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It’s time to tackle humanity’s greatest challenge by speeding up the green energy transition

This image shows a field of solar panels, illustrating the green energy transition. Davos 2023

The green energy transition can be sped up Image: Photo by Zbynek Burival on Unsplash

Jeremy Jurgens
Managing Director, World Economic Forum
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This article is part of: World Economic Forum Annual Meeting

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  • We're on track for a 2.5° Celsius rise in temperature by the end of the century, a shift that will multiply the climate calamities we’re already experiencing.
  • Urgent action is required to reverse this trend.
  • It's still possible to reverse this trend, leaders, technologists and policymakers have what they need to move nimbly and overcome any number of climate challenges.

If you’ve followed recent climate headlines, you know the climate news is tough. The plans we have won’t meet the much-needed targets. We’re cutting emissions, but not making headway fast enough. Experts agree: our current pledges will keep us on track for a 2.5° Celsius rise in temperature by the end of the century, a shift that will multiply the climate calamities we’re already experiencing.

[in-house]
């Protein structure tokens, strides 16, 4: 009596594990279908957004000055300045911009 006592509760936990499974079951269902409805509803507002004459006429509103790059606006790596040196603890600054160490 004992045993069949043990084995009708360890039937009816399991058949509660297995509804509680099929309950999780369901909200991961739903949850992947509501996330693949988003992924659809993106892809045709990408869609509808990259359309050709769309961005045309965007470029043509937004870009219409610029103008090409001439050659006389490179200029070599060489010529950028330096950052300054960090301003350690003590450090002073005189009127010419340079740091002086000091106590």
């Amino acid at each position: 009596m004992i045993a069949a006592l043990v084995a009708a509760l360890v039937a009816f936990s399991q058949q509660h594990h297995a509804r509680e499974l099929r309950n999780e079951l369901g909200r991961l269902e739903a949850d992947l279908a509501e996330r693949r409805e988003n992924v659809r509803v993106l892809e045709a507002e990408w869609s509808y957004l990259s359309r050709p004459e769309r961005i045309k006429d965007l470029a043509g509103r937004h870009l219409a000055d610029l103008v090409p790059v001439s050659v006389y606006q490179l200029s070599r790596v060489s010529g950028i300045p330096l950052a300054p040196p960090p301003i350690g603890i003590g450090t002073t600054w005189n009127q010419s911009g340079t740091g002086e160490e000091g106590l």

Only urgent action can help us reverse this trend. The good news is that, for the first time in history, humanity has a reason to feel optimistic about our capacity to change course for the better.

Poised for progress

There has not been a time in history where humanity has been better positioned to finally mitigate the damage it has caused to the climate. Since the start of industrialisation 230 years ago, humanity has released more than 2 trillion tons of carbon dioxide into the atmosphere. For much of that time, we’ve been either unaware or unwilling to accept our impact on this ever-warming planet.

In recent years, however, there’s been a critical shift. Today, in the climate science community, 97% agree humans created global warming – a consensus that wasn’t always a given. Around the world, society’s trust in climate science has surged. We no longer need to waste time debating whether there is a crisis.

As a result, we are free to build solutions. Today, technology is transforming our lives at shorter and shorter intervals – and the engineers and leaders powering these changes are more likely than ever to truly understand the need to prioritise the health of our planet.